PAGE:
What Does My Accountant Need to Do My Taxes?

Tax Documents Your Accountant Needs.png

Like many questions to do with taxes, the answer depends on a number of things. I’m going to assume that if you’re asking this question, you’ve never worked with an accountant before. So, what does your accountant need to do your taxes? The information your accountant requires falls into two categories: general information all taxpayers are required to provide to their accountants and information specific to your unique tax situation.

General Taxpayer Information

It’s important that you have a good working relationship with your accountant because they’re going to need a lot of personal information from you. In order to do your taxes and make sure everything gets filed property with the government, your accountant will need:

  • Full name,

  • Current address,

  • Date of birth,

  • Marital status, and

  • Tax ID number (for example, Social Insurance Number in Canada or Social Security Number in the US).


Information Specific to Your Unique Tax Situation

Prior Years’ Tax Information

When you see an accountant for the first time, it’s important they have access to any past tax returns you’ve filed. There are a number of reasons for this but one of the most important reasons is to make sure there aren’t any items on previous tax returns that can affect your current year’s taxes. The most common example of this is any credits or deductions not used in the prior year that are available to be used in the current year.

The easiest way to give your accountant access to all your prior years’ tax information is to fill out an authorization form. The authorization form requires personal information like your full name, tax ID number, and signature. Once the form has been properly filled out, your accountant will send it to the appropriate government authority. When it’s processed, the authorization form will allow your accountant to talk to the tax authority on your behalf and even access your tax account online. It can sometimes take up to a few weeks for the government to process these forms though so your accountant may prefer another method of viewing your previous years’ tax information.

Other methods of obtaining this information are by providing your accountant with notices of assessments (the letters you receive from your tax authority after you’ve filed your tax return) or copies of the actual tax returns that were filed. Check with your accountant and see what they prefer.

Avoid tax time stress.png

Tax Forms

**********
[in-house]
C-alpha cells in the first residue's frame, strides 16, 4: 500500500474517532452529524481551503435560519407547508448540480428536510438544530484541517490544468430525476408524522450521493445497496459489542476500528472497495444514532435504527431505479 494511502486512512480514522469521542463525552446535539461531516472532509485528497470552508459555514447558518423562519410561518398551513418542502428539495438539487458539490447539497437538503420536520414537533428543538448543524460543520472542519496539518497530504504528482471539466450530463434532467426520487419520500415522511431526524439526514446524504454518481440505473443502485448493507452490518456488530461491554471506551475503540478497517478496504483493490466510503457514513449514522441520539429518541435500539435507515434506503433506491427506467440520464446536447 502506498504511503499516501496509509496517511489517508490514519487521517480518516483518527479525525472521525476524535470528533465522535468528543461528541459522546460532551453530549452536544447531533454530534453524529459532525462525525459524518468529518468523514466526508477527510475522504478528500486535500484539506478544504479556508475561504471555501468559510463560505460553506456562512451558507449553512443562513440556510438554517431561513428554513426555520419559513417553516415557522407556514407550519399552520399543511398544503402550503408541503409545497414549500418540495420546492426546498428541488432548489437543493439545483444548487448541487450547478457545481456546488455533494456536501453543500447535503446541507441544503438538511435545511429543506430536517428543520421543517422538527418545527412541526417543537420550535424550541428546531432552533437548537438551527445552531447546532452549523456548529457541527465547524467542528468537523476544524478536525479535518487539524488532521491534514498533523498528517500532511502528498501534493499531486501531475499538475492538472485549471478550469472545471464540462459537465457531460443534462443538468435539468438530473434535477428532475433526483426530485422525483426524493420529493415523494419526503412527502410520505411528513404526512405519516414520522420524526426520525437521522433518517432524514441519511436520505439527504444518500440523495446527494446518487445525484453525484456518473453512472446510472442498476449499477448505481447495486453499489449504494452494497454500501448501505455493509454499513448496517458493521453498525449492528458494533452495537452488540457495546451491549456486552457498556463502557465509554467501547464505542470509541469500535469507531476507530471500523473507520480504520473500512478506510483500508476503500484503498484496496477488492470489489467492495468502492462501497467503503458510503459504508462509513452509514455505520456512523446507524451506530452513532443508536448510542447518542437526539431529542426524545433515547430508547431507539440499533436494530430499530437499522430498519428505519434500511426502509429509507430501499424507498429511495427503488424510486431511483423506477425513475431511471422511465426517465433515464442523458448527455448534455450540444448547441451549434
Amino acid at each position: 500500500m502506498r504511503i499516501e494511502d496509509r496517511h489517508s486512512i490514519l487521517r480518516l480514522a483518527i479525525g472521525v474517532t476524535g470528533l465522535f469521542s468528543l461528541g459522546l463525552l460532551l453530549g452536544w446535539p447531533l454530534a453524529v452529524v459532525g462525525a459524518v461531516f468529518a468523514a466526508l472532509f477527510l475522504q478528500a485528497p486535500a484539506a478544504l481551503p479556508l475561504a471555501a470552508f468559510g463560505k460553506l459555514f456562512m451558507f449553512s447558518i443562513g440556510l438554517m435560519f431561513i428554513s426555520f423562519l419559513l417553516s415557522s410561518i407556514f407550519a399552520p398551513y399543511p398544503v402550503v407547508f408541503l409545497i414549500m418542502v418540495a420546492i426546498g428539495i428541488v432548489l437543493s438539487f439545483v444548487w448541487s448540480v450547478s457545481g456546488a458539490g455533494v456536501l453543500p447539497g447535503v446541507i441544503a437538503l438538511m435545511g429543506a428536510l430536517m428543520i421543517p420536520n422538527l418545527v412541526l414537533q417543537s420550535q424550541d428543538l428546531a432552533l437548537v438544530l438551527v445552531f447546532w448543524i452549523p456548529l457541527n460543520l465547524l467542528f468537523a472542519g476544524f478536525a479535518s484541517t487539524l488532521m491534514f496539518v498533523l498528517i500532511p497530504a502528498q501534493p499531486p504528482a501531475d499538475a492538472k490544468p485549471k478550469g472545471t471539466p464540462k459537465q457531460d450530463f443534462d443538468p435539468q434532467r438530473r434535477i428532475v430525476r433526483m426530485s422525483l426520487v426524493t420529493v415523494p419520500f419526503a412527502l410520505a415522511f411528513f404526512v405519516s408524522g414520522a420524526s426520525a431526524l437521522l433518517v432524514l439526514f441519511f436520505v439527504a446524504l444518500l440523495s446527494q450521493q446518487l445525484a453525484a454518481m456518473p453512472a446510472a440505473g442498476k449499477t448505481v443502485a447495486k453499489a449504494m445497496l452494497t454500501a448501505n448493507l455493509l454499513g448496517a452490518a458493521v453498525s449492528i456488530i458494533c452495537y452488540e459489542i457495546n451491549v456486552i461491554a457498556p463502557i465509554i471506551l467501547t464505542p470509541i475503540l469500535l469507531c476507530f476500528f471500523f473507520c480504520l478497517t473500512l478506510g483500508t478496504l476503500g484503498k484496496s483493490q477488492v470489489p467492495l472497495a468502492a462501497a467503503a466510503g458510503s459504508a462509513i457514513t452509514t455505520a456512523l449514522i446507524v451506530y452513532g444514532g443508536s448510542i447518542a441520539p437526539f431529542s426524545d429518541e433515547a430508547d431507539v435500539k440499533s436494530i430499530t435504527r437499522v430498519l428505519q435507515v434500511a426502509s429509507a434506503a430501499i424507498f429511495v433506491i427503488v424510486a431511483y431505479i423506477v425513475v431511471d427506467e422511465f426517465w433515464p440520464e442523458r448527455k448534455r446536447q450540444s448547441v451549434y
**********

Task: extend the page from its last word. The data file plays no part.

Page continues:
In order to file your taxes, your accountant will definitely need ALL the tax forms you receive from the government and/or your employer. A secondary benefit of providing authorization for your accountant to view your tax account is they can also use this authorization to check for any tax forms you might not have received by mail or to make sure you’ve provided them with all the forms that were sent to you.

Documentation for Deductions

Most accountants will have a checklist for you to complete every tax season that lets them know what types of deductions and credits you are eligible for. This is a great way to make sure nothing gets missed on your tax return so make sure you take your time and fill it out as completely as possible.

Once the tax checklist is completed, your accountant will likely review it with you and ask follow up questions or ask for further documentation as proof you can claim certain deductions and/or credits. If you’re not sure why your accountant is asking for something, just ask, there’s always a good reason.

Details of Self-Employment

When you’re self-employed, you will also need to provide your accountant with your self-employment income and expenses as well as the start date and nature of your business. Some accountants will have a separate checklist for your business so be sure and ask your accountant.

If you use an accounting app, the easiest way to provide your accountant with your business income and expenses is to give them access to the app. Most apps have a simple way of doing this by entering your accountant’s email to invite them to collaborate with you in the app. After they’ve been invited, they can access all the reports they’ll need to prepare your taxes.

When you’re doing your own bookkeeping for your business and you’re not using an accounting app, it’s important to ask your accountant what kind of information they want from you. Some accountants will start with a summary of your business income and expenses and ask you for further details if necessary and other accountants will want to view all your business transactions for the year (typically in the form of a general ledger). It really depends on the accountant, the type of business, and the size of the business in terms of volume of transactions.

If you don’t have an accountant, I highly recommend booking a complimentary consult. This can be done over the phone or in person and it’s a great way to find out if the accountant is a good fit for you and your business and a great opportunity to ask them if they have a checklist you can use to get your tax documents ready for them.

Not sure how to go about finding an accountant? My book, Keep More Money, explains just that. Check it out here.